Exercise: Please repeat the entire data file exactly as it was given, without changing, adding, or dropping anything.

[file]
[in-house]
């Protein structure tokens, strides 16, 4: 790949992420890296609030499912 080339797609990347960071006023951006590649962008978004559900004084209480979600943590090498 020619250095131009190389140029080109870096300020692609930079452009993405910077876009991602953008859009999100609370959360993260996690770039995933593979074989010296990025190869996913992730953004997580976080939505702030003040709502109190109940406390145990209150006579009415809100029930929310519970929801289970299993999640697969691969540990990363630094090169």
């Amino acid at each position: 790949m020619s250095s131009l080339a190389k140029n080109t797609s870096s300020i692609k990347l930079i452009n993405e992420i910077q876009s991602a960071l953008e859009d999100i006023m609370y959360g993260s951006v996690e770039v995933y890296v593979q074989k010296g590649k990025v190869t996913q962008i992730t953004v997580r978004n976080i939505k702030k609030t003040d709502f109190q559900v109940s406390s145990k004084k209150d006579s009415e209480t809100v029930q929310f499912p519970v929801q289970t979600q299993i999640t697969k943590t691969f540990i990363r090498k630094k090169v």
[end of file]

[in-house]
């Protein structure tokens, strides 16, 4: 790949992420890296609030499912 080339797609990347960071006023951006590649962008978004559900004084209480979600943590090498 020619250095131009190389140029080109870096300020692609930079452009993405910077876009991602953008859009999100609370959360993260996690770039995933593979074989010296990025190869996913992730953004997580976080939505702030003040709502109190109940406390145990209150006579009415809100029930929310519970929801289970299993999640697969691969540990990363630094090169």
């Amino acid at each position: 790949m020619s250095s131009l080339a190389k140029n080109t797609s870096s300020i692609k990347l930079i452009n993405e992420i910077q876009s991602a960071l953008e859009d999100i006023m609370y959360g993260s951006v996690e770039v995933y890296v593979q074989k010296g590649k990025v190869t996913q962008i992730t953004v997580r978004n976080i939505k702030k609030t003040d709502f109190q559900v109940s406390s145990k004084k209150d006579s009415e209480t809100v029930q929310f499912p519970v929801q289970t979600q299993i999640t697969k943590t691969f540990i990363r090498k630094k090169v």